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OT- BMI files suit against restaurant


EscapeRocks

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It's not up to the restaurant owner to make that decision. The restaurant obviously feels that having music in the establishment brings in business, or else they wouldn't bother. Why should they be able to reap the benefits of having music in the restaurant, but be unwilling to pay the people who created the music?

 

Sigh.

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It's not up to the restaurant owner to make that decision. The restaurant obviously feels that having music in the establishment brings in business, or else they wouldn't bother. Why should they be able to reap the benefits of having music in the restaurant, but be unwilling to pay the people who created the music?

 

Sigh.

 

While in principle I agree, Jeff, what BMI is doing with these lawsuits is a shakedown.

 

They charge the restaurant based on their capacity, not frequency of events, not actual headcount, not actual amount of expected performances, not even actual # of BMI-published songs.

 

I understand why he's resistant.

 

Is he right? Well... not so sure...

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I can't comment on US law but here in the EU, the responsibility falls absolutely on the venues.

 

I imagine the reason BMI charges based on capacity is because the other two criteria Griffinator suggests would be almost impossible to monitor and police.

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He may have a good case of defense - all DJs/Karaoke operators are required to retain a license through the county, and radio broadcasts in their establishment is already licensed.

 

The owner has had a run-in with BMI in the past over an unlicensed performances for charity. When he threatened to bring in credible witnesses to court, BMI dropped the case.

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He may have a good case of defense - all DJs/Karaoke operators are required to retain a license through the county, and radio broadcasts in their establishment is already licensed.

 

How will this affect bands or solo acts?

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He may have a good case of defense - all DJs/Karaoke operators are required to retain a license through the county, and radio broadcasts in their establishment is already licensed.

 

The owner has had a run-in with BMI in the past over an unlicensed performances for charity. When he threatened to bring in credible witnesses to court, BMI dropped the case.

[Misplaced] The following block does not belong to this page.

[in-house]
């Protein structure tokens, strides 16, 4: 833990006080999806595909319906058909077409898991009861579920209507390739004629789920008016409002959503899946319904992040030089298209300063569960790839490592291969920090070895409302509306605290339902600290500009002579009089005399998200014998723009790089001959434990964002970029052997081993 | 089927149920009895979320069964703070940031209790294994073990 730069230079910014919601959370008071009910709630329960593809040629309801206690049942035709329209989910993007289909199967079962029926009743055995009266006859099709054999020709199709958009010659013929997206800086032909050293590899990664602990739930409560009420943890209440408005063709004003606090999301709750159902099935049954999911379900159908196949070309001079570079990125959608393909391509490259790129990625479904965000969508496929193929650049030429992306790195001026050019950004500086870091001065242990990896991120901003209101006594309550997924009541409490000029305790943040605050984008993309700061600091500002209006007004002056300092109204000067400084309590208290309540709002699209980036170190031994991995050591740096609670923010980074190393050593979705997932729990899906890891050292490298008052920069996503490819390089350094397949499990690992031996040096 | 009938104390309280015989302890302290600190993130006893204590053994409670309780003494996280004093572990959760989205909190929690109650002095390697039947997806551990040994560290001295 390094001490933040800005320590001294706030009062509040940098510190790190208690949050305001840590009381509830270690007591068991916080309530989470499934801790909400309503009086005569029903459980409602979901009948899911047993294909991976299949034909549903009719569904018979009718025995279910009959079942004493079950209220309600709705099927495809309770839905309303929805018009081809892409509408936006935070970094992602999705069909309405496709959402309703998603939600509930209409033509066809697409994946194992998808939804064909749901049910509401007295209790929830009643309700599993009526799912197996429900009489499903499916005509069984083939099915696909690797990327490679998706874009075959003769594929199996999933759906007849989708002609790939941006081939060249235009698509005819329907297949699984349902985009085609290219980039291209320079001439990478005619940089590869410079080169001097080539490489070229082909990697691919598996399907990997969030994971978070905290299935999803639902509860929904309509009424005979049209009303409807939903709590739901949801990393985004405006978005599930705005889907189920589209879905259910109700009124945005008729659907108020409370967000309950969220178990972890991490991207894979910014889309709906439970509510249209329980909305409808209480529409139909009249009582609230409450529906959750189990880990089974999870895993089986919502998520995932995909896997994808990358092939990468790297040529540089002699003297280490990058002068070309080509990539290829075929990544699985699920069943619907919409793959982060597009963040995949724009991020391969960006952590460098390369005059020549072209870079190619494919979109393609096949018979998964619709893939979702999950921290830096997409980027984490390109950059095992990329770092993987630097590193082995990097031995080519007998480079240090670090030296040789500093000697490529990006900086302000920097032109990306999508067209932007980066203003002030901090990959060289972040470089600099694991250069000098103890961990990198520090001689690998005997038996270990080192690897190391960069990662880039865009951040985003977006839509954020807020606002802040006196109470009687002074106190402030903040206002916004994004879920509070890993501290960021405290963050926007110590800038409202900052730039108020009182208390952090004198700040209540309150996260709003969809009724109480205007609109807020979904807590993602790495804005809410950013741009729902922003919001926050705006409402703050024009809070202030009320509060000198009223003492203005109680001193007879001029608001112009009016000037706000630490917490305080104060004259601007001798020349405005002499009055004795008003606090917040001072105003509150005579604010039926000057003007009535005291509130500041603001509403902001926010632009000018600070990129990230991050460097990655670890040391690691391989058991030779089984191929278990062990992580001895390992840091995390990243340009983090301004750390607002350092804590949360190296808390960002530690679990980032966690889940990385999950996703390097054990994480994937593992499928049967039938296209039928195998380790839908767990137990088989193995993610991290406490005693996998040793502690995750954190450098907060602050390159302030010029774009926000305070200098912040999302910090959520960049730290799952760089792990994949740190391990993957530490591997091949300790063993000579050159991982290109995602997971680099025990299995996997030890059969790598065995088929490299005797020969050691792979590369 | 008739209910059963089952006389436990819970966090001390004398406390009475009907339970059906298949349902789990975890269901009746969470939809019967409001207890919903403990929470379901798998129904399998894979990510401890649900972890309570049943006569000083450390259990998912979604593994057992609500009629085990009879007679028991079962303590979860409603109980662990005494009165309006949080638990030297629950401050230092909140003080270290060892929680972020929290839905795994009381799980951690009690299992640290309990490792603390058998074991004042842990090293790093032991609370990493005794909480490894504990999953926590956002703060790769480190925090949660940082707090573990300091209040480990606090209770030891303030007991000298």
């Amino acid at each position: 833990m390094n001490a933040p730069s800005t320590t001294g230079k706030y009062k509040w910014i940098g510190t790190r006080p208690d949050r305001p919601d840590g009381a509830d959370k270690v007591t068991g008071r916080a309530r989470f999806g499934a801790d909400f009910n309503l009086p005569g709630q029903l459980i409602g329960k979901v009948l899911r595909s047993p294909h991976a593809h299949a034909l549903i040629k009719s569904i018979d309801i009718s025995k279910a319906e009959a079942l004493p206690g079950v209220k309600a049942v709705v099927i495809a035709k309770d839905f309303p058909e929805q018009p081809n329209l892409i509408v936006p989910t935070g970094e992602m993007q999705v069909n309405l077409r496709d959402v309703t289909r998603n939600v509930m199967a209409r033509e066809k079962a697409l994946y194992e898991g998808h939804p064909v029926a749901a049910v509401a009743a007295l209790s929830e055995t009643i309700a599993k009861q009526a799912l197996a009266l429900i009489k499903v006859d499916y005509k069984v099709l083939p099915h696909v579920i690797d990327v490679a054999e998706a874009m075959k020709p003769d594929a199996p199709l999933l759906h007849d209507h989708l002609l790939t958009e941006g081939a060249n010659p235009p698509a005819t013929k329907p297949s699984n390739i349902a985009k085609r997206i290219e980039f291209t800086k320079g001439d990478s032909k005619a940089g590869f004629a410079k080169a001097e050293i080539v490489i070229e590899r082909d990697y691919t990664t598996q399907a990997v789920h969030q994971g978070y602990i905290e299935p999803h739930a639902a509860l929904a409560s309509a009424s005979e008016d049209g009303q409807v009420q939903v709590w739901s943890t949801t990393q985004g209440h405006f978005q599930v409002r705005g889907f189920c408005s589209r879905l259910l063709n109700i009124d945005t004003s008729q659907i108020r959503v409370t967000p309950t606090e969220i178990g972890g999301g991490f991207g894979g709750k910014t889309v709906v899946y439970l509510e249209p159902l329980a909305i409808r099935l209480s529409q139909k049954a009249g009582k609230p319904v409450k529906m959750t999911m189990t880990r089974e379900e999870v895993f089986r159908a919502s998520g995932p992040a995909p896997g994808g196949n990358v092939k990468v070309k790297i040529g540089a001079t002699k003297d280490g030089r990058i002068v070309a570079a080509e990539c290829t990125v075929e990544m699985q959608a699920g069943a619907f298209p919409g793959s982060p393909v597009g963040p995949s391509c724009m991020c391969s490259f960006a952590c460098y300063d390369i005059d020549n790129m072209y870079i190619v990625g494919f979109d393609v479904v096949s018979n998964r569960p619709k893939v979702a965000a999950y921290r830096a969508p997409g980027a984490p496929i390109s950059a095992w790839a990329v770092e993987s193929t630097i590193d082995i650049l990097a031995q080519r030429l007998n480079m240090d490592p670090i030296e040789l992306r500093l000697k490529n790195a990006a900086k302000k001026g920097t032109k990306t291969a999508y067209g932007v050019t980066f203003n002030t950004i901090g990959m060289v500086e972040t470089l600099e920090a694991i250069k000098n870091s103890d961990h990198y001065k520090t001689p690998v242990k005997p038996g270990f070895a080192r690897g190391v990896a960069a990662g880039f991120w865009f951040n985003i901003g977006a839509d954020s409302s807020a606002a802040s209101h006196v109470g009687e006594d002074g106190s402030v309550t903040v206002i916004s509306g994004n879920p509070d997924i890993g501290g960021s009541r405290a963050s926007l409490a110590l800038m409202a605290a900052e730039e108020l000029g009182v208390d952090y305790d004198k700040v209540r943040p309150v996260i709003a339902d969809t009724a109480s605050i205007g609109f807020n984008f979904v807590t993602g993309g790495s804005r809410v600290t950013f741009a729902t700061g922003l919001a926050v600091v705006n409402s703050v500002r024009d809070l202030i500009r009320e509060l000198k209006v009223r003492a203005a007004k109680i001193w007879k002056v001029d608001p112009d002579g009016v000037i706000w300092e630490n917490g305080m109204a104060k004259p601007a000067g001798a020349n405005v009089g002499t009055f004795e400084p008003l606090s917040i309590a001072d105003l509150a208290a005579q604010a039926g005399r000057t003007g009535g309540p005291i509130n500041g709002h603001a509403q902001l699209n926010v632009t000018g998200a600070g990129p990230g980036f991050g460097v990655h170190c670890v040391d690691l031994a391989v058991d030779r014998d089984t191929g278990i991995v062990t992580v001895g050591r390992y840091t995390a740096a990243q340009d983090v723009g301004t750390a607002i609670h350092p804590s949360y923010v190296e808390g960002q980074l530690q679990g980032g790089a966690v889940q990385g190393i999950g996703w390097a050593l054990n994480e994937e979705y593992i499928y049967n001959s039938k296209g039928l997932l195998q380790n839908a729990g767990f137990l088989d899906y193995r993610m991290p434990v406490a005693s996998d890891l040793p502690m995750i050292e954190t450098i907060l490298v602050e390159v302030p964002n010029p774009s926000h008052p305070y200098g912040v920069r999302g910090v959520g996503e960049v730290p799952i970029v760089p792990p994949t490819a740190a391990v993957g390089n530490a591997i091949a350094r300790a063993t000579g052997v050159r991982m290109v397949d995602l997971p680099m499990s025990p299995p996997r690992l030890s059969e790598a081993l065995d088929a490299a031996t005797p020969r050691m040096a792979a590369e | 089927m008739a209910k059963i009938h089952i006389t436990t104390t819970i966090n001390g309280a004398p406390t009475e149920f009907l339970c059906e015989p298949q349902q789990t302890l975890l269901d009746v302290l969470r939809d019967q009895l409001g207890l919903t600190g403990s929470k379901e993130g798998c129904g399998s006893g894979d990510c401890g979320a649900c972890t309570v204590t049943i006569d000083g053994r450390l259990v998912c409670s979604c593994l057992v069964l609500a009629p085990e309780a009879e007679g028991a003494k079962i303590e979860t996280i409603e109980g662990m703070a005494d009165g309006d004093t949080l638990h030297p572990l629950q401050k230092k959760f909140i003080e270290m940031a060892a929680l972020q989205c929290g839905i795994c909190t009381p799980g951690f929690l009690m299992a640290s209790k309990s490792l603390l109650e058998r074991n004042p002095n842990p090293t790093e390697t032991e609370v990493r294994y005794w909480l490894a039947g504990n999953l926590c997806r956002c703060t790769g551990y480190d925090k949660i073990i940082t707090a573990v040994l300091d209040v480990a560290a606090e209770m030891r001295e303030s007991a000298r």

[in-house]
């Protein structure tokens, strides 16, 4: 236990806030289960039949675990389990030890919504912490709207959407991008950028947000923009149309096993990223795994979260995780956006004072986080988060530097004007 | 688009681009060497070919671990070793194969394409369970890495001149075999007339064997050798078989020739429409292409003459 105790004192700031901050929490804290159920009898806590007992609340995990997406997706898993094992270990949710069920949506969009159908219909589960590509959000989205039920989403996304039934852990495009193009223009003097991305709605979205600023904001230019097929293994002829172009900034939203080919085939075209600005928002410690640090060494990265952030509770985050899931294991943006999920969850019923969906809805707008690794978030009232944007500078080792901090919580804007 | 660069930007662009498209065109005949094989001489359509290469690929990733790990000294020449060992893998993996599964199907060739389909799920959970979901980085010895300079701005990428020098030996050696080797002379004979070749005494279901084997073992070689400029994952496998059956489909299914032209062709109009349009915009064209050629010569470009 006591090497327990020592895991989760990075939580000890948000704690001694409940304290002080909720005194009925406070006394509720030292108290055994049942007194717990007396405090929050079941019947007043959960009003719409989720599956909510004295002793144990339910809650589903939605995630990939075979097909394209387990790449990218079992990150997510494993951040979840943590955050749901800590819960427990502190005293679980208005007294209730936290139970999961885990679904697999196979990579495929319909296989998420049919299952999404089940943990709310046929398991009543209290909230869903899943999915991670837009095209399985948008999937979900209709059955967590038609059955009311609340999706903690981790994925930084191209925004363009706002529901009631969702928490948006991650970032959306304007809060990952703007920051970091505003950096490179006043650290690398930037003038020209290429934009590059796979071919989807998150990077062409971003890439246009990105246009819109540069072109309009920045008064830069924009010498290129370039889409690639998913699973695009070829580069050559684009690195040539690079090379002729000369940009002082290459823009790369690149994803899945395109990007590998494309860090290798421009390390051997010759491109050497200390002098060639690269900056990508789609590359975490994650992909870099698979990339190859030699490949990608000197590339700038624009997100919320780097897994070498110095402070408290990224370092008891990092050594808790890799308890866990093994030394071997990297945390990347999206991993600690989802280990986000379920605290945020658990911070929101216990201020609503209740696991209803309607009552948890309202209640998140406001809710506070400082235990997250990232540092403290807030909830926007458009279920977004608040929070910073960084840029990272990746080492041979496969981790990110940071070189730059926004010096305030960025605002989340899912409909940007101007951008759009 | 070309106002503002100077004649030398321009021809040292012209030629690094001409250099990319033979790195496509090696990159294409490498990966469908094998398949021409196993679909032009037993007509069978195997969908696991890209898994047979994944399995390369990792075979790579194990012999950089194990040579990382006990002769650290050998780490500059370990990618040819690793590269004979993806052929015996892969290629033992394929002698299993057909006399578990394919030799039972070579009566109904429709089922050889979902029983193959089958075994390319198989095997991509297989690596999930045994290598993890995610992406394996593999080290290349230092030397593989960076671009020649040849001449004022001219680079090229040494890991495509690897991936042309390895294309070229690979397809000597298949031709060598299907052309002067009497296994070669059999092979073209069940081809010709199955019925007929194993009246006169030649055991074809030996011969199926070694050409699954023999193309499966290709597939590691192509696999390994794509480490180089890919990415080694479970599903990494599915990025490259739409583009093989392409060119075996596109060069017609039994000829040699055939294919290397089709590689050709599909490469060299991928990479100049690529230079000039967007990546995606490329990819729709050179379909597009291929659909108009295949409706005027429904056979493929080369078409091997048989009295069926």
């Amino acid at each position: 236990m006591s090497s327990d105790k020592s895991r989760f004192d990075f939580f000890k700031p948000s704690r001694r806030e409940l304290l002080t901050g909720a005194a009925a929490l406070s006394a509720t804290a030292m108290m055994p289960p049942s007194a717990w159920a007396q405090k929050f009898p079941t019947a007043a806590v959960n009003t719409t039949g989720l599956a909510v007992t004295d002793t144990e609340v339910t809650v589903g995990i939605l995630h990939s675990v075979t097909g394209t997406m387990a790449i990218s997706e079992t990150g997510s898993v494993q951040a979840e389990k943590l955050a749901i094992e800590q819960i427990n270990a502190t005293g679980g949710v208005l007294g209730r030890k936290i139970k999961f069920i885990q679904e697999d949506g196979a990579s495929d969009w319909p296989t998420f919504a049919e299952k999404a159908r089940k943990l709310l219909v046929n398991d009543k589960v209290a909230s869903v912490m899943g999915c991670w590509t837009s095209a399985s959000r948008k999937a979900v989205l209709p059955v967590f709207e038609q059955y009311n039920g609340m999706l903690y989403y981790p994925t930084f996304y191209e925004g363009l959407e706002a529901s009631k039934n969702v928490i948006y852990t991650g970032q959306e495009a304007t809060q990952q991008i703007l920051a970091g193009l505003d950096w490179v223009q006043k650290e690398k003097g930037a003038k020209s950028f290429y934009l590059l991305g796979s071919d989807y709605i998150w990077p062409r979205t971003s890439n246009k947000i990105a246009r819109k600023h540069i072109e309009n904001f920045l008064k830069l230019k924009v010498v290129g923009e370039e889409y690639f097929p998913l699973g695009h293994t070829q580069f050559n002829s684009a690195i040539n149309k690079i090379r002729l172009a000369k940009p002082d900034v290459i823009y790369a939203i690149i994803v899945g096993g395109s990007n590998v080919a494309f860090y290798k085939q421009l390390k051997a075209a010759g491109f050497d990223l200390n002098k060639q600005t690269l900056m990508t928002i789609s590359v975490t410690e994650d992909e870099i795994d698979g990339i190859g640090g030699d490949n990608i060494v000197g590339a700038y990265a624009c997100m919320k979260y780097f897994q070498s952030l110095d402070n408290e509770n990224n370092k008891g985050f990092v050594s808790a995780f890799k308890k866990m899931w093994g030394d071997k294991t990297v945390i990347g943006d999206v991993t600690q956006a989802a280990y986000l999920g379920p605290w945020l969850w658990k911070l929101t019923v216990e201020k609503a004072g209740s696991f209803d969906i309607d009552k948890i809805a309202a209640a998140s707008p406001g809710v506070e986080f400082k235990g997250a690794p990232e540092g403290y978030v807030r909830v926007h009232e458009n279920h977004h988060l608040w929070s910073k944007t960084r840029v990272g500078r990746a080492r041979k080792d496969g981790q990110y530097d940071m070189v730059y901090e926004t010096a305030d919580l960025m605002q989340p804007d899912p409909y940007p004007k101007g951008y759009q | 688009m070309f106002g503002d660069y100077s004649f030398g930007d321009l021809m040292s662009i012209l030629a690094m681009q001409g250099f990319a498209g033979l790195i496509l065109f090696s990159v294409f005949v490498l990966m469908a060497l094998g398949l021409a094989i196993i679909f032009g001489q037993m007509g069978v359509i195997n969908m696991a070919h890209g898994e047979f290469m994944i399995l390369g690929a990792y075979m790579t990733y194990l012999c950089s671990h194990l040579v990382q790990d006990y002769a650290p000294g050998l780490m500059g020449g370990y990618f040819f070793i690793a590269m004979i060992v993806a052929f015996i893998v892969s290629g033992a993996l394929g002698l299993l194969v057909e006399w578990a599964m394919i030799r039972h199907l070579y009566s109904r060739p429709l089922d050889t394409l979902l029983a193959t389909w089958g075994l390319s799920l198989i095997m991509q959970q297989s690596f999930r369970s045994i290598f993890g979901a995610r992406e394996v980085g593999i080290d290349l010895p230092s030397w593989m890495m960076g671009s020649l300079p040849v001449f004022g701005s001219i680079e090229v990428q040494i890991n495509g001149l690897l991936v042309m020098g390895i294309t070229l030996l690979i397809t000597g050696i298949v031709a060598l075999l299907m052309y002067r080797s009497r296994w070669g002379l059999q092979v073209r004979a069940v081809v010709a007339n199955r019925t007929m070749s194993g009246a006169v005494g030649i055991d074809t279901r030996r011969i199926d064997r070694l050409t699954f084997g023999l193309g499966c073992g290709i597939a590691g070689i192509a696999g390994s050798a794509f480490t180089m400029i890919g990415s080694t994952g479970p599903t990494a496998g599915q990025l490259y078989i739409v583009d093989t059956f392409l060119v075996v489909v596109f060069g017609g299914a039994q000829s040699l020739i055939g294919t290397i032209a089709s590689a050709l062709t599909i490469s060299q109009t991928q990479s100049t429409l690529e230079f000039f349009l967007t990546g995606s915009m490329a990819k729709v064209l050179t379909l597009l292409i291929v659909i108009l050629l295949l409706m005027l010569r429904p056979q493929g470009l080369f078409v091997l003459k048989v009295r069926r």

I'm sure that the license for DJs/Karoake is strictly a Business license, and has nothing to do with ASCAP/BMI. And Radio broadcasts are a completely different entity.

 

There's one word that makes the owner's previous run-in different - Charity.

 

If he's using the music to improve his business, then he needs to be licensed. What's next with this guy? He's going to cancel his business license and say that the wait staff are the ones that have to have one?

 

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It's part of the cost of doing business if you run any kind of venue that uses music of artists who are part of a performing rights organization (ASCAP and BMI).

 

Like Mr. Nightime mentions above, the owner has other expenses related to his business that he presumably pays. He pays a liquor license to serve alcohol, and that isn't viewed as a shakedown. Why is it a shakedown when music is being played or performed that encourages people to spend money at the establishment?

 

I really do understand why this is a touchy topic, and I am not (at the moment) a BMI or ASCAP member. But I have friends who try and make at least a portion of their living as songwriters, and having an organization out there to protect their creative efforts from being used to make money for others (while receiving no compensation themselves) is a good thing for them.

 

I also think that the methods these organization use (venue capacity as rated by the fire marshall) is misleading, but I can't seem to easily come up with a better model.

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Better model = flat rate that doesn't put the squeeze on the bar.

 

But how is a flat rate fair? If you're a huge restaurant that serves 800 people a day, why should a tiny bar that serves 20 pay the same rate?